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Am J Public Health. 2000 Nov;90(11):1709-13.

Race/ethnicity and the 2000 census: implications for public health.

Author information

  • 1National Center for Health Statistics, Centers for Disease Control and Prevention, Hyattsville, MD 20782, USA. efs2@cdc.gov

Abstract

OBJECTIVES:

This article addresses the potential impact of the revised standards for race and ethnicity on data from the 2000 census and public health data sources, policies, and programs.

METHODS:

The authors examine the relationship between race/ethnicity and health in selected measures, identify the factors that influence race/ethnicity identification, consider past experience in race/ethnicity reporting, and explore the challenges in understanding and managing the effects of new racial/ethnic categories in various data sets.

RESULTS:

The multiple-race group seems to compose only a small percentage of the US population and may have little impact on data for single-race groups. Actual effects will vary according to a number of factors, including the size, composition, and geographic distribution of the group.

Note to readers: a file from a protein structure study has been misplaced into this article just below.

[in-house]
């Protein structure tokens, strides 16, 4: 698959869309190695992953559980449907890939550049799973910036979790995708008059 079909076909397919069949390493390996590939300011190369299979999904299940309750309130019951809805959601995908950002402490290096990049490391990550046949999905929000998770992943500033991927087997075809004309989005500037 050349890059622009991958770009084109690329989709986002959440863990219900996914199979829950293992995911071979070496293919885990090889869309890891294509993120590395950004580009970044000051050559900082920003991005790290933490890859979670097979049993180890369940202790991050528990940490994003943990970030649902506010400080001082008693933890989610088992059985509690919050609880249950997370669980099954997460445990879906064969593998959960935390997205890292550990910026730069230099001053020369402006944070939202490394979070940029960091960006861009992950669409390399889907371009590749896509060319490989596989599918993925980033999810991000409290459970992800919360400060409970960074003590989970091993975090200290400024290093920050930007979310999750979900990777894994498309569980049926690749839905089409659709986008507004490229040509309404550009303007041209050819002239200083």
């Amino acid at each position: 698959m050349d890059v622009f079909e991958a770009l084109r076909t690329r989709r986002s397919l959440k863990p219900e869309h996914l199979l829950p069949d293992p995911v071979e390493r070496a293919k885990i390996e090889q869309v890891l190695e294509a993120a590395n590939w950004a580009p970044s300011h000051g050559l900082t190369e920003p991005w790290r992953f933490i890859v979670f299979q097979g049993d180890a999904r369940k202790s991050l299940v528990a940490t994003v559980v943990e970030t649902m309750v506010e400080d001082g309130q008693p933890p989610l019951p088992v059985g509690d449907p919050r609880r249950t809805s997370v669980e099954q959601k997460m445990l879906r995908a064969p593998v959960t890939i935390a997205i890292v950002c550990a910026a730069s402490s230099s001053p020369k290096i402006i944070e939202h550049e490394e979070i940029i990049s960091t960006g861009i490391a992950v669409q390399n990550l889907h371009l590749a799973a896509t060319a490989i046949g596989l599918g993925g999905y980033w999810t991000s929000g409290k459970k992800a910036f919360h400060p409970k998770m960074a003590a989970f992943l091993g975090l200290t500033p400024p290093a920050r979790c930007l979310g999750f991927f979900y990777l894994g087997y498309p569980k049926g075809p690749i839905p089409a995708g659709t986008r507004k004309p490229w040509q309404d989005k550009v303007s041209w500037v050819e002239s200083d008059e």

CONCLUSIONS:

More research is needed to support a thorough understanding of the reporting of multirace data and the development of techniques for analyzing these data. Given the importance of understanding the relationship between race/ethnicity and health, the ability to produce useful, comparable, and meaningful data is essential.

PMID:
11076236
[PubMed - indexed for MEDLINE]
PMCID:
PMC1446389
Free PMC Article
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